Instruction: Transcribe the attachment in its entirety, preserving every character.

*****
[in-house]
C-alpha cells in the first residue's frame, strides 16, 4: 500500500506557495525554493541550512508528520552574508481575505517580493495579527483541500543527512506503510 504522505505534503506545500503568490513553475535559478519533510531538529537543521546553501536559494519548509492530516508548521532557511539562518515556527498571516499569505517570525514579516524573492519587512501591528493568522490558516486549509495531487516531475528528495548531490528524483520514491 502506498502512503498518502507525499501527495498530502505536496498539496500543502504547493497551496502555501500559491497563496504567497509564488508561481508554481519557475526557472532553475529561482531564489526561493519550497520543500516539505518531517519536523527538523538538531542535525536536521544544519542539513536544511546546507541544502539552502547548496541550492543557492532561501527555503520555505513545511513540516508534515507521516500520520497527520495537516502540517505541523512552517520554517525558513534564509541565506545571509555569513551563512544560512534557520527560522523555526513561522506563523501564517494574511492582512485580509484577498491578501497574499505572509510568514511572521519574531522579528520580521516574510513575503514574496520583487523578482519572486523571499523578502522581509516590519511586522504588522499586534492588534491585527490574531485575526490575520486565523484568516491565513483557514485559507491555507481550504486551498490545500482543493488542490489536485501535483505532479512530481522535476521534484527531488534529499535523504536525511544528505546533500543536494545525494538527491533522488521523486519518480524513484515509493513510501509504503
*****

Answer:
[in-house]
C-alpha cells in the first residue's frame, strides 16, 4: 500500500506557495525554493541550512508528520552574508481575505517580493495579527483541500543527512506503510 504522505505534503506545500503568490513553475535559478519533510531538529537543521546553501536559494519548509492530516508548521532557511539562518515556527498571516499569505517570525514579516524573492519587512501591528493568522490558516486549509495531487516531475528528495548531490528524483520514491 502506498502512503498518502507525499501527495498530502505536496498539496500543502504547493497551496502555501500559491497563496504567497509564488508561481508554481519557475526557472532553475529561482531564489526561493519550497520543500516539505518531517519536523527538523538538531542535525536536521544544519542539513536544511546546507541544502539552502547548496541550492543557492532561501527555503520555505513545511513540516508534515507521516500520520497527520495537516502540517505541523512552517520554517525558513534564509541565506545571509555569513551563512544560512534557520527560522523555526513561522506563523501564517494574511492582512485580509484577498491578501497574499505572509510568514511572521519574531522579528520580521516574510513575503514574496520583487523578482519572486523571499523578502522581509516590519511586522504588522499586534492588534491585527490574531485575526490575520486565523484568516491565513483557514485559507491555507481550504486551498490545500482543493488542490489536485501535483505532479512530481522535476521534484527531488534529499535523504536525511544528505546533500543536494545525494538527491533522488521523486519518480524513484515509493513510501509504503